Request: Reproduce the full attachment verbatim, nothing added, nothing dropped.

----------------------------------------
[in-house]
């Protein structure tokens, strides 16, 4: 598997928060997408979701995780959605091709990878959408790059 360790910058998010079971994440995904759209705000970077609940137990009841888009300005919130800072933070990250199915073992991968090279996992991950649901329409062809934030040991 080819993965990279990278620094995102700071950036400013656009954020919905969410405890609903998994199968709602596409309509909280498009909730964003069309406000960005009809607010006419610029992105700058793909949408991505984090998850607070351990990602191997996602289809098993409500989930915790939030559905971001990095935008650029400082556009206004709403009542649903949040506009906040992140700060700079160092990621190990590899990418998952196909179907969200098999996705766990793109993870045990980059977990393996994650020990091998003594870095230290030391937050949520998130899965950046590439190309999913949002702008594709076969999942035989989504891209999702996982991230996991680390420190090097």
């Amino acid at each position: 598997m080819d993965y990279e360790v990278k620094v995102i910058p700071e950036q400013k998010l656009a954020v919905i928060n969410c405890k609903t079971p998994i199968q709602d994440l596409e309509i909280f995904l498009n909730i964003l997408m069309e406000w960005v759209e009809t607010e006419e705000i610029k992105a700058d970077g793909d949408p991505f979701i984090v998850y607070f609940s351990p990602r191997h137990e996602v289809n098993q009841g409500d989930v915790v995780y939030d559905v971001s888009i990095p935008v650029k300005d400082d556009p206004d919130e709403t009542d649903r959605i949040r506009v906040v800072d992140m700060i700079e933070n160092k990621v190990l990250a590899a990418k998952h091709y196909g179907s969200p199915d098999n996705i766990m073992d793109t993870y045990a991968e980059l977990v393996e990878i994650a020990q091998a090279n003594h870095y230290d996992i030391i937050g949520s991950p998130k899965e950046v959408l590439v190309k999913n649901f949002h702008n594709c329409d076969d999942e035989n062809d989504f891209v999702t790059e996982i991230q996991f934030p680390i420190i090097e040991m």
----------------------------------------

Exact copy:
[in-house]
């Protein structure tokens, strides 16, 4: 598997928060997408979701995780959605091709990878959408790059 360790910058998010079971994440995904759209705000970077609940137990009841888009300005919130800072933070990250199915073992991968090279996992991950649901329409062809934030040991 080819993965990279990278620094995102700071950036400013656009954020919905969410405890609903998994199968709602596409309509909280498009909730964003069309406000960005009809607010006419610029992105700058793909949408991505984090998850607070351990990602191997996602289809098993409500989930915790939030559905971001990095935008650029400082556009206004709403009542649903949040506009906040992140700060700079160092990621190990590899990418998952196909179907969200098999996705766990793109993870045990980059977990393996994650020990091998003594870095230290030391937050949520998130899965950046590439190309999913949002702008594709076969999942035989989504891209999702996982991230996991680390420190090097």
């Amino acid at each position: 598997m080819d993965y990279e360790v990278k620094v995102i910058p700071e950036q400013k998010l656009a954020v919905i928060n969410c405890k609903t079971p998994i199968q709602d994440l596409e309509i909280f995904l498009n909730i964003l997408m069309e406000w960005v759209e009809t607010e006419e705000i610029k992105a700058d970077g793909d949408p991505f979701i984090v998850y607070f609940s351990p990602r191997h137990e996602v289809n098993q009841g409500d989930v915790v995780y939030d559905v971001s888009i990095p935008v650029k300005d400082d556009p206004d919130e709403t009542d649903r959605i949040r506009v906040v800072d992140m700060i700079e933070n160092k990621v190990l990250a590899a990418k998952h091709y196909g179907s969200p199915d098999n996705i766990m073992d793109t993870y045990a991968e980059l977990v393996e990878i994650a020990q091998a090279n003594h870095y230290d996992i030391i937050g949520s991950p998130k899965e950046v959408l590439v190309k999913n649901f949002h702008n594709c329409d076969d999942e035989n062809d989504f891209v999702t790059e996982i991230q996991f934030p680390i420190i090097e040991m």